Some of our readers might already have worked with a mentor or coach. Others might be thinking about working with one. The question is: mentor or coach?
On the website HR Pulse, there is some practical advice on this question. Leadership expert Keith Coats says it depends on what you want to learn. If it is a practical skill or specific behaviour, then it will make sense to hire a coach. On the other hand, if you are looking for someone who will provide you with a perspective, a mentor is the appropriate person to look for. He also points out that in the end, we need both. Finally, his key message is that we should never stop learning, even when we are senior leaders.
Coaching, by the way, can have surprising effects. Recently there was a study published by Filip Lievens from Ghent University and his colleagues that investigated the impact of coaching on a situational judgment test (SJT). These tests confronts the test taker with a realistic scenario, e.g. a salesperson with an angry customer, and the task is to find the appropriate response in the given situation. These tests are becoming increasingly popular in personnel selection and are used rather frequently. For example, a Belgian medical school uses one in their admission process. And this is where Filip Lievens and his colleagues conducted their experiment. They compared two groups of candidates who had previously failed in the admission test. One group received coaching, whereas the other did not. It turned out that those who had received coaching improved quite a bit compared to the uncoached group – about half a standard deviation in their scores! This of course raises the question what the coaching really improved – the underlying ability or just the ability to deal with the test. But that is a question that needs to be answered in another study.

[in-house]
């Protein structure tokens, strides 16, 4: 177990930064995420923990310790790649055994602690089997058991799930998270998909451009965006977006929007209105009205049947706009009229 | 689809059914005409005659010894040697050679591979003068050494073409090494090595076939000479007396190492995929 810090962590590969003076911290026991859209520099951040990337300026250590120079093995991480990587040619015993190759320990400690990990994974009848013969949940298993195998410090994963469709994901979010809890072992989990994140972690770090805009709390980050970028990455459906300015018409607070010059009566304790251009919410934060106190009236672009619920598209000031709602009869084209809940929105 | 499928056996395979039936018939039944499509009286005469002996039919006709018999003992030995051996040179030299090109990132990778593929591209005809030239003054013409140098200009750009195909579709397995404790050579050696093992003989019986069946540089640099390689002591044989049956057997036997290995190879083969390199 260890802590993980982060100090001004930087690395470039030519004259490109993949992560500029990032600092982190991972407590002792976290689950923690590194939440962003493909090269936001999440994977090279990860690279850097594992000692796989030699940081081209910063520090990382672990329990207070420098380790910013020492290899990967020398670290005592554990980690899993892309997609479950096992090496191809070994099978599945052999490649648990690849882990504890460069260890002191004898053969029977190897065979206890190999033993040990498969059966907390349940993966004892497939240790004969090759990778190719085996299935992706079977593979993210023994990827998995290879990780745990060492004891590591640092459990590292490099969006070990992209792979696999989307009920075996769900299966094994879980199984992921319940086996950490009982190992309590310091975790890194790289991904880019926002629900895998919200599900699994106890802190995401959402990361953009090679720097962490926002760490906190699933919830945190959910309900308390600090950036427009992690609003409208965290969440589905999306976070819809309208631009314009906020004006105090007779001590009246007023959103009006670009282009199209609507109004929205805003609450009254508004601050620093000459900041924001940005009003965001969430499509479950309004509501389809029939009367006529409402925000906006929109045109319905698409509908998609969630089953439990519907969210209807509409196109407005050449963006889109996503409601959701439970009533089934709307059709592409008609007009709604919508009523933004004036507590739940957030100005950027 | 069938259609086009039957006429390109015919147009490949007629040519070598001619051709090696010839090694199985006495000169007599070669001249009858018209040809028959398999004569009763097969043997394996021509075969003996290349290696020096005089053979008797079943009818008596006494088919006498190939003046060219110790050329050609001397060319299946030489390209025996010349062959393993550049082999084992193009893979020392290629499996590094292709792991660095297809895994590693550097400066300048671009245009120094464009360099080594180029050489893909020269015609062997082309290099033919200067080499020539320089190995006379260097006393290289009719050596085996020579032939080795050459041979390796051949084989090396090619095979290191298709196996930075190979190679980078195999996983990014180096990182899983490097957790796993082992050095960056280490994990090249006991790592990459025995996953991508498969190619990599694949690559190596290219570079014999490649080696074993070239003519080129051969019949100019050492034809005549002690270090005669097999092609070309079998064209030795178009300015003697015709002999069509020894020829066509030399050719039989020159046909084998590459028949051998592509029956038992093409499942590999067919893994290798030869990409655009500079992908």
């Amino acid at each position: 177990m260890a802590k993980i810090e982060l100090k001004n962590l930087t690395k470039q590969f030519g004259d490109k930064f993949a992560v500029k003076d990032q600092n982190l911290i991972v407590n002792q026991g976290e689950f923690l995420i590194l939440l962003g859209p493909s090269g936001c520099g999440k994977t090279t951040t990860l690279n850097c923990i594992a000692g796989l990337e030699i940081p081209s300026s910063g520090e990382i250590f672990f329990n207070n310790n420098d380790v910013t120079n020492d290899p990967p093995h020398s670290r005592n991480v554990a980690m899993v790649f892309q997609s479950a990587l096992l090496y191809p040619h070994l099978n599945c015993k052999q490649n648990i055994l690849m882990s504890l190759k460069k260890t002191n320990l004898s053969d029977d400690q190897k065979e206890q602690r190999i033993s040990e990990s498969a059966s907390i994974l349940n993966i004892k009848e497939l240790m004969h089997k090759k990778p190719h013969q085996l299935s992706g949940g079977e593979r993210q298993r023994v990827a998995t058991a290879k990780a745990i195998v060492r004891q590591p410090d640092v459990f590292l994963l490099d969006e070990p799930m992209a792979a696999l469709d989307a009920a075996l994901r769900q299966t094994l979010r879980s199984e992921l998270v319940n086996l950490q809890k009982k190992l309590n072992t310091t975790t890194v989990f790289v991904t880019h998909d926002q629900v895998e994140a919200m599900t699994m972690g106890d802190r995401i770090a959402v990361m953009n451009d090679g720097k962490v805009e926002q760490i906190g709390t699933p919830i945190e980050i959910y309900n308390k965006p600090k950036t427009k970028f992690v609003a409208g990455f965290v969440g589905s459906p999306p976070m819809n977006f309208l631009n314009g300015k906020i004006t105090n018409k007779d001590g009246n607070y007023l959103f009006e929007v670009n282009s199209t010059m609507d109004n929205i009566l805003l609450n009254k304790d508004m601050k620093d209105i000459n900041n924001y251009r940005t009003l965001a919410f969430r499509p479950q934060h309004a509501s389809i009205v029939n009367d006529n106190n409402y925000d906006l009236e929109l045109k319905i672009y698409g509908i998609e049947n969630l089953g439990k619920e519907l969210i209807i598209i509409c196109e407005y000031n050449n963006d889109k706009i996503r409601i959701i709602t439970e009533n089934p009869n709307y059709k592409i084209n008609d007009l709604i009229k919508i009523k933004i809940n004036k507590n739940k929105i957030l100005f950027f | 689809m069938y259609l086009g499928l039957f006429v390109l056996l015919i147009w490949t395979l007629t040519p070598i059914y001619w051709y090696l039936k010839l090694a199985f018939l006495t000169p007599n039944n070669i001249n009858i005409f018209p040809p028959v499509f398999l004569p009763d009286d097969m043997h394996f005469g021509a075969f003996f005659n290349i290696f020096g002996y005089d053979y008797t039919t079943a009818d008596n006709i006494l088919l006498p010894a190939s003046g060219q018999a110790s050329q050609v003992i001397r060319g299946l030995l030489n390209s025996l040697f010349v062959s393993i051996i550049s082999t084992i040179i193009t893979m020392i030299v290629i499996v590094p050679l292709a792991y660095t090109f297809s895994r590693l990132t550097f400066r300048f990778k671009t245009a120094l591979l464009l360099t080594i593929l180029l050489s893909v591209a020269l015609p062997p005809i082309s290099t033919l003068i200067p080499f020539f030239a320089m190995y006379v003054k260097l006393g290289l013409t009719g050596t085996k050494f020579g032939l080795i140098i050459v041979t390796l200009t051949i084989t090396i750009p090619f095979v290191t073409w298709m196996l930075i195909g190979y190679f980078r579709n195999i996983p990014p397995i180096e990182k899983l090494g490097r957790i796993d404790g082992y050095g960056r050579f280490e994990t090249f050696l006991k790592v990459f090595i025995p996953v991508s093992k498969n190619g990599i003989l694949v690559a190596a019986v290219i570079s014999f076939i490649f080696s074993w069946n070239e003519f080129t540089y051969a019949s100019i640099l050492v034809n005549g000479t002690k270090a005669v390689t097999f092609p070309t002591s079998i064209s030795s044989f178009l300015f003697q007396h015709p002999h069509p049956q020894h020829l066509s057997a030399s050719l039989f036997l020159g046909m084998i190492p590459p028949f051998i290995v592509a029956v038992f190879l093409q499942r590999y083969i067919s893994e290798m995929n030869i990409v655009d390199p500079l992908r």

The original study was published in the International Journal of Selection and Assessment and there is an outline of it on the BPS Occupational Digest Blog.
This is just one example. But to sum this up: coaching and mentoring is very likely something that all of us can profit from, no matter what stage in our career we are at. And maybe the answer to the question in the headline is: both coaching AND mentoring. And maybe a coach or mentor is not necessary someone we hire and pay. Maybe it is someone we just choose to learn from – colleagues, leaders, maybe even kids…